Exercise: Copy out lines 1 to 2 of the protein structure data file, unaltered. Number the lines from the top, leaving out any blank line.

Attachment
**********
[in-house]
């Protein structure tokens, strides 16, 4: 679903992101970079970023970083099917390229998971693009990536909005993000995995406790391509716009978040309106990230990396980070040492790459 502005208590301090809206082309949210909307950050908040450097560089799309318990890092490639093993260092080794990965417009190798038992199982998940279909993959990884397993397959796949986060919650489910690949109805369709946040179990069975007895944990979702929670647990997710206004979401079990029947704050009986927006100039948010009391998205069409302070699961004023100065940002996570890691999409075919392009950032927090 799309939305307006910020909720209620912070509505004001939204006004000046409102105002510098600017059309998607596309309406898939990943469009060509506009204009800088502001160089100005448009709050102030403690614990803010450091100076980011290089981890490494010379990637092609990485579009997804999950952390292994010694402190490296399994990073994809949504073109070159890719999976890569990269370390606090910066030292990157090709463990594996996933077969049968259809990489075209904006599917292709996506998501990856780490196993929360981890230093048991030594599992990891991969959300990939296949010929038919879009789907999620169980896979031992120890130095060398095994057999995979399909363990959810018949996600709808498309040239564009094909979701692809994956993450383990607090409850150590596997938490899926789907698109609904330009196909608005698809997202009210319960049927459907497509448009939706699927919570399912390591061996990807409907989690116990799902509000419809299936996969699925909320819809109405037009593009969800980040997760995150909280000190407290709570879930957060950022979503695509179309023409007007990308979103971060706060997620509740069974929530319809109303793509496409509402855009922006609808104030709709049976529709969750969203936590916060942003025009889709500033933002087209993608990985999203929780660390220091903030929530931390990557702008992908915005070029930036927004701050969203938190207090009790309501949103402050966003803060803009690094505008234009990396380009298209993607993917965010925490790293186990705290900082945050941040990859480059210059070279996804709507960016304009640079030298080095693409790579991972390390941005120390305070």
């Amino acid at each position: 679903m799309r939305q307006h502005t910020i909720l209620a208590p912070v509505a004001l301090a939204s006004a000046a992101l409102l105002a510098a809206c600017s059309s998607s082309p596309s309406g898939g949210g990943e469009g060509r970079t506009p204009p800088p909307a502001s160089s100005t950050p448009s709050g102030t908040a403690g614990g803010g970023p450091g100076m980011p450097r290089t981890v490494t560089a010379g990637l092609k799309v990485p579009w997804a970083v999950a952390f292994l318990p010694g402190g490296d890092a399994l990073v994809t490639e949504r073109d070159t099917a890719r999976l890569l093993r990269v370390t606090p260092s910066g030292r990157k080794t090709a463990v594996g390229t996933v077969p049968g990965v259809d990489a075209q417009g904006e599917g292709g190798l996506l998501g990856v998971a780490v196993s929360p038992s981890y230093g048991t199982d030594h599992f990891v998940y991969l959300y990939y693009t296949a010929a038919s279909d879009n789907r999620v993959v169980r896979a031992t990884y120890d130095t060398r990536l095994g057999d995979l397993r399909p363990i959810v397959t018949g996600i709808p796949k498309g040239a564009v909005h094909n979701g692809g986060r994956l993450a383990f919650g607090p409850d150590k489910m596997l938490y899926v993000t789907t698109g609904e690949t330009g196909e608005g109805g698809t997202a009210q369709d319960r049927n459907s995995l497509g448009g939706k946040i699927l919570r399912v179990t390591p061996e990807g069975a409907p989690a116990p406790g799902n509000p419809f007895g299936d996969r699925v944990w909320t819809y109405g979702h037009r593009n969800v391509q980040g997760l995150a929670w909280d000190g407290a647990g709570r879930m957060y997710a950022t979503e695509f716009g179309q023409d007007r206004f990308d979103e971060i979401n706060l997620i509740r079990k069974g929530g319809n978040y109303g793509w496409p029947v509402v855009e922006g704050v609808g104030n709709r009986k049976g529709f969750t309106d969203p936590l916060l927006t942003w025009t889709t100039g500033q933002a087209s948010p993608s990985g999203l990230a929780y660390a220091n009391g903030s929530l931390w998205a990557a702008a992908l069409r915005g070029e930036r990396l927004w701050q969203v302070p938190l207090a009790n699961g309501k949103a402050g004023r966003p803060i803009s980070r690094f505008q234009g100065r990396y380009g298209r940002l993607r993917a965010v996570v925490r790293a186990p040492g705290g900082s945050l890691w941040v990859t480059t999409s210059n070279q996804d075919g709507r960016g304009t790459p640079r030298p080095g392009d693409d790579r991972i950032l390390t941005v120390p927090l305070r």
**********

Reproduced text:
[in-house]
């Protein structure tokens, strides 16, 4: 679903992101970079970023970083099917390229998971693009990536909005993000995995406790391509716009978040309106990230990396980070040492790459 502005208590301090809206082309949210909307950050908040450097560089799309318990890092490639093993260092080794990965417009190798038992199982998940279909993959990884397993397959796949986060919650489910690949109805369709946040179990069975007895944990979702929670647990997710206004979401079990029947704050009986927006100039948010009391998205069409302070699961004023100065940002996570890691999409075919392009950032927090 799309939305307006910020909720209620912070509505004001939204006004000046409102105002510098600017059309998607596309309406898939990943469009060509506009204009800088502001160089100005448009709050102030403690614990803010450091100076980011290089981890490494010379990637092609990485579009997804999950952390292994010694402190490296399994990073994809949504073109070159890719999976890569990269370390606090910066030292990157090709463990594996996933077969049968259809990489075209904006599917292709996506998501990856780490196993929360981890230093048991030594599992990891991969959300990939296949010929038919879009789907999620169980896979031992120890130095060398095994057999995979399909363990959810018949996600709808498309040239564009094909979701692809994956993450383990607090409850150590596997938490899926789907698109609904330009196909608005698809997202009210319960049927459907497509448009939706699927919570399912390591061996990807409907989690116990799902509000419809299936996969699925909320819809109405037009593009969800980040997760995150909280000190407290709570879930957060950022979503695509179309023409007007990308979103971060706060997620509740069974929530319809109303793509496409509402855009922006609808104030709709049976529709969750969203936590916060942003025009889709500033933002087209993608990985999203929780660390220091903030929530931390990557702008992908915005070029930036927004701050969203938190207090009790309501949103402050966003803060803009690094505008234009990396380009298209993607993917965010925490790293186990705290900082945050941040990859480059210059070279996804709507960016304009640079030298080095693409790579991972390390941005120390305070």